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Rare solar eclipse thrills millions of Chinese observers

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Millions of Chinese netizens and amateur astronomers across the nation enjoyed the awe-inspiring sight of a rare solar eclipse on Sunday afternoon.

The rarely seen natural phenomenon where a portion of the Earth is covered in the shadow cast by the moon which fully or partially blocks the sunlight, occurs when the sun, moon and Earth are aligned. This year, the timing of this eclipse also coincides with the summer solstice, the longest day of the year in Earth's Northern Hemisphere.

Tens of millions of excited stargazers followed the event online, via live-streaming services provided by agencies such as CCTV and People's Daily as well as the Xinhua News Agency.

Some residents in Southwest China and southeastern parts of China commented online despite the rainy and cloudy weather on Sunday, they could still observe the phenomenon online.

The hashtag #livestreamingeclipse ranked No. 1 among the Weibo hot topics on Sunday afternoon, gathering views and discussions by more than 500 million users.

Hu Fanghao, an engineer with the Purple Mountain Observatory in Nanjing, East China's Jiangsu Province, told the Global Times on Sunday that this is the only chance in 21st century that the solar eclipse takes place  exactly on the summer solstice and is also visible in China.

According to a live-stream on Sina Weibo by the  Central China Television (CCTV,) Wang Xiaofeng, head of the Beijing Planetarium, explained that an almost perfect eclipse with a coverage of 99.7 percent could be observed in Ali, Southwest China's Tibet Autonomous Region, whereas 99.4 percent coverage could be observed in southeastern parts of China on Sunday afternoon.

Observers in some areas of Tibet, Southwest China's Sichuan Province, East China's Fujian Province and the island of Taiwan could enjoy the sight of a total eclipse, Wang said.

Beijing residents witnessed a partial solar eclipse with coverage of 55.7 percent, which started at around 2:33 pm, reached maximum eclipse at around 3:50 pm and then ended at around 5 pm.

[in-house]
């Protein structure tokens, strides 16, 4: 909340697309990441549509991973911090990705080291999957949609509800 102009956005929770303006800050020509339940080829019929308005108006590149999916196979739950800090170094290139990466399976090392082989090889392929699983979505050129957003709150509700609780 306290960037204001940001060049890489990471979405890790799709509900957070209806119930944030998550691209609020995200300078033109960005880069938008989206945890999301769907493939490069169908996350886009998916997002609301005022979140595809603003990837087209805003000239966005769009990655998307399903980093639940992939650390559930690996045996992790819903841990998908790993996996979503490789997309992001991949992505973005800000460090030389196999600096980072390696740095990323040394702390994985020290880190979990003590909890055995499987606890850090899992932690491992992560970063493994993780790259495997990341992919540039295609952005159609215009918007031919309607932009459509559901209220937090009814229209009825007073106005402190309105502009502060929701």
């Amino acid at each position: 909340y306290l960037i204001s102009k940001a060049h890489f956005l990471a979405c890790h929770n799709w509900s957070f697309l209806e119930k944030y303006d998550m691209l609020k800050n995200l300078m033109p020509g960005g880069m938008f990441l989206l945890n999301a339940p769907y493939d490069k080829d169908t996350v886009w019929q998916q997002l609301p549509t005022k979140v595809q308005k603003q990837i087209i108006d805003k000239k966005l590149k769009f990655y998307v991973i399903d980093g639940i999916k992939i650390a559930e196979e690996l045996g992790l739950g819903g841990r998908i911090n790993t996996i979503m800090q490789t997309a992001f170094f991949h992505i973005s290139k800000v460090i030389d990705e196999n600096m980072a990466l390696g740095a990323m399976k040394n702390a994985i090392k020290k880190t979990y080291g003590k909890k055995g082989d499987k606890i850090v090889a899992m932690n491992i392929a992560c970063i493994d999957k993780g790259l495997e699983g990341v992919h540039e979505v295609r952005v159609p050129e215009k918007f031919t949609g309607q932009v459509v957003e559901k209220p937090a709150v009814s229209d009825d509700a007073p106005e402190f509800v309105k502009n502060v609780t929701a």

Millions of excited stargazers followed the event online, via live-streaming services provided by agencies such as CCTV and People's Daily as well as the Xinhua News Agency.

Some residents in Southwest China and southeastern parts of China commented online despite the rainy and cloudy weather on Sunday, they could still observe the phenomenon online.

A 300-millimeter vacuum telescope at the Beijing Planetarium was deployed for the eclipse observation, among other large astronomical devices across the country.

"The reason why this eclipse gathered such huge attention among Chinese netizens is that China has made solid progress in building relevant, word-beating devices, such as the world-renowned FAST in Guizhou Province," Wang told CCTV.

FAST is the acronym for Five-hundred-meter Aperture Spherical Telescope, located in Southwest China's Guizhou, which has reportedly detected nearly 100 pulsars in the universe.

Many netizens also made online wishes during the event.

"I hope I can pass the upcoming college entrance examination," wrote one Weibo user, a wish that was echoed by many. Others asked for quick reunions with loved ones.

"Come on, it's only a natural event. Save the superstitions," wrote another.

The sighting of eclipses has inspired many scientific feats, including the discovery and detection of solar prominence, solar corona as well cosmic rays, according to scientists.

The hashtag #livestreamingeclipse ranked among the Weibo top 10 hot topics on Sunday afternoon, gathering views and discussions by more than 300 million users.

Global Times


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